Parmesan crisps are extremely easy to make and look super impressive on the plate. In fact if you have access to a grater and an oven you pretty much have all you need to make these crispy little wonders.

As a garnish, they add a salty, umami-rich element to salads, soups, risottos and starters; or a bowl of them can make a delicious snack or pre-dinner nibble. They can even be moulded into tasty little tart cases or baskets and filled for a little twist on a canapé or amuse bouche.

Parmesan is a naturally straw-coloured hard cheese with a rich, fruity flavour. It is made from skimmed or partially skimmed cow’s milk. Italy’s ‘Parmigiano Reggiano’ is the original, although you can find similar versions from USA, Australia & Argentina.

The original Italian version remains superior however, boasting a delicious, rich, granular texture and unbeatable flavour. This is partly due to a longer maturing time of around two years, rather than the minimum 12 months required. Authentic Italian parmesan has ‘Parmigiano Reggiano’ stamped on the rind.

Always buy Parmesan in a chunk, from which you can cut at home as needed and, if possible, buy it from a place where you can see the piece being cut from the whole cheese. When it’s at its best, the surface of a chunk of parmesan has tiny beads of moisture glistening on the surface; this is called ‘congocciola’.

Parmesan swiftly loses its flavour when it’s grated, so don’t even think about buying it ready-grated in tubs or bags, as it will soon take on the flavour of old sawdust. This is a great injustice to the art of parmesan making! So when making these crisps make sure you grate the parmesan just before you plan on cooking them, so you get maximum flavour.

Once cooked these parmesan crisps can be stored in an airtight container for up to 12 hours, much longer than this and they will start to lose their fresh flavour.

— Al Brady

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200g parmesan (parmigiano reggiano)


Pre-heat the oven to 180ºC. Grate the parmesan very finely on a microplane. Line a baking sheet with silicone paper or a silicone mat. Using a 7cm circle cutter as a guide, spoon a layer of the grated Parmesan into the ring and press down lightly to given an even layer.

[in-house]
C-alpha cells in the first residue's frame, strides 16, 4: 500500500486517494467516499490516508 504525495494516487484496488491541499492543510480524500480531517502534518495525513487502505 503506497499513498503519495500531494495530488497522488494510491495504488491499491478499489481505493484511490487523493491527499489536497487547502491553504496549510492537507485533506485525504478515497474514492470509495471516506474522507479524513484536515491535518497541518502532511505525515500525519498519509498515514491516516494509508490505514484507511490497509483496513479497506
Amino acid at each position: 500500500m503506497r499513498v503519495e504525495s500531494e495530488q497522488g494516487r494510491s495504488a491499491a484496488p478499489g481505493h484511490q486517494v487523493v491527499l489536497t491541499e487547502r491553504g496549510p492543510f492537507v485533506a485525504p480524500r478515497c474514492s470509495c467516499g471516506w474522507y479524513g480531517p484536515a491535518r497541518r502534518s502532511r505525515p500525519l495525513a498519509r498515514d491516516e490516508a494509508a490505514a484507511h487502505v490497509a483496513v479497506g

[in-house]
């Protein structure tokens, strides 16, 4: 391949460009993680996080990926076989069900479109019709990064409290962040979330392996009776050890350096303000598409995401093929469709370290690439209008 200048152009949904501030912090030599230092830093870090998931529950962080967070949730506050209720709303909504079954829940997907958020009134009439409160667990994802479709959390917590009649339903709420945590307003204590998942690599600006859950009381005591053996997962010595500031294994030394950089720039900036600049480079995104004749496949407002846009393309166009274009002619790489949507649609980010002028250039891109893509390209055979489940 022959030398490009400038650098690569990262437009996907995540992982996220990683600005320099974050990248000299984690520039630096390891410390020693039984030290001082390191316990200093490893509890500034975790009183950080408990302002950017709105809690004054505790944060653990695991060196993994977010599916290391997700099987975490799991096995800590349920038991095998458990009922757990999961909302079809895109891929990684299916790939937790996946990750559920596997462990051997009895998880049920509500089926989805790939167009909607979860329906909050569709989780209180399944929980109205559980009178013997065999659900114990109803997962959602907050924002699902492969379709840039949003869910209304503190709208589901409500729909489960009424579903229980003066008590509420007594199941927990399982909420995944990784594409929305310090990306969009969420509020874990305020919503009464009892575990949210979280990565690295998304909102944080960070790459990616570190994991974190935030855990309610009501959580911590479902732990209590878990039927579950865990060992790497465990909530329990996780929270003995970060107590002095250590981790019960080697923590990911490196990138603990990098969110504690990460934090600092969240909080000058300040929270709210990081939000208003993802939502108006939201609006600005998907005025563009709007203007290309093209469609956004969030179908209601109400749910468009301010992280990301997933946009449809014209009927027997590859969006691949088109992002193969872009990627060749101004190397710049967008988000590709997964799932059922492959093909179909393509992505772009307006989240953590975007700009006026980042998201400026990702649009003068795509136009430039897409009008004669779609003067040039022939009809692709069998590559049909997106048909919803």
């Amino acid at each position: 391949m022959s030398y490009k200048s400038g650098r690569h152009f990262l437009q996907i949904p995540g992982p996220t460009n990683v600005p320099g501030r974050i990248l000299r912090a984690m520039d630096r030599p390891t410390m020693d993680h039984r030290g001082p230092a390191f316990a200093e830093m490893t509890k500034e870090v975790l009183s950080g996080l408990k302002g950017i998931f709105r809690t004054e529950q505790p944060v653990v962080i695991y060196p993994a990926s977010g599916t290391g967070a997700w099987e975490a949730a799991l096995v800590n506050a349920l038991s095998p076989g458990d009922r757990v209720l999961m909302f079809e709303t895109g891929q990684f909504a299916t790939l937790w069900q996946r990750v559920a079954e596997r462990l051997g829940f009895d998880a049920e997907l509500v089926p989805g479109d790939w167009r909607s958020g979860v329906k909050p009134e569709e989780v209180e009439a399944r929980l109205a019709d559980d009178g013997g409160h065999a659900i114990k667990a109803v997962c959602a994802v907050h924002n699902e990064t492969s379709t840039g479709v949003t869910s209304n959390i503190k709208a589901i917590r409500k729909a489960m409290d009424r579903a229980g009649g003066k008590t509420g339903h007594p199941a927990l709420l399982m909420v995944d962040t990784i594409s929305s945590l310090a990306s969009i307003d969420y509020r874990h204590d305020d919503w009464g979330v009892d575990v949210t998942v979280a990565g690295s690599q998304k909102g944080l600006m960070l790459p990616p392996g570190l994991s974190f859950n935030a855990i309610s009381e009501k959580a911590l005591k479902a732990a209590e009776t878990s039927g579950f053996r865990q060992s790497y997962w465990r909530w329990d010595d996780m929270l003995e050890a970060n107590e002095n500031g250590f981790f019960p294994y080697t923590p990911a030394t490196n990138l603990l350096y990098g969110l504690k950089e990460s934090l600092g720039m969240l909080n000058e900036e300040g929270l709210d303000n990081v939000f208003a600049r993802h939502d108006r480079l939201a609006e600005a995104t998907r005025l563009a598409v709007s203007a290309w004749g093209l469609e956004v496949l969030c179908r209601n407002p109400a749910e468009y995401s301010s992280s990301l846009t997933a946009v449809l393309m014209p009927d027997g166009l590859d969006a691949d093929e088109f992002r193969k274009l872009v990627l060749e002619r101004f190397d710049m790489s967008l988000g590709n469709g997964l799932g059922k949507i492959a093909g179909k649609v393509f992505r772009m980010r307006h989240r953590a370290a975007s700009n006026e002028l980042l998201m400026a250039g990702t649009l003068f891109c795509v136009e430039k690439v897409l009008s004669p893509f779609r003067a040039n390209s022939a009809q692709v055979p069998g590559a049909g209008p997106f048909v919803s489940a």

Place the baking sheet into the oven for approx. 7-10 minutes until very light golden brown – they can burn easily so check regularly. Leave to cool before carefully transferring on to a wire rack with a palette knife. Transfer to an air tight container and use as required.

If shaping the parmesan crisps, remove them from the baking sheet, while they are still hot and pliable, and mould over a rolling pin for a curved shape or pressed between two brioche tins for a basket. Leave to cool and firm up before transferring to a air tight container.


Buying Your Parmesan

 Parmesan is sold at various stages of the maturing process.

Giovane is the youngest (14-18 months).

Vecchio is 18 months to 2 years.

Stravecchio is 2 or 3 years old and the extra mature.

Stravecchione is 3 to 4 years old. 

The more mature the cheese is, the more expensive; younger cheeses are more economical to cook with, while the deeper flavour of older parmesan is preferable for a real impact.

When it comes to parmesan, as it is with all cheeses, buy little and often, so that your cheese is always at its best.

Note that Parmesan isn’t suitable for vegetarians as it contains calf rennet, so look for a vegetarian, ‘Parmesan-style’ hard cheese instead. Vegetarian versions of parmesan can be found in supermarkets and delicatessens and can used as a substitute cheese in this recipe.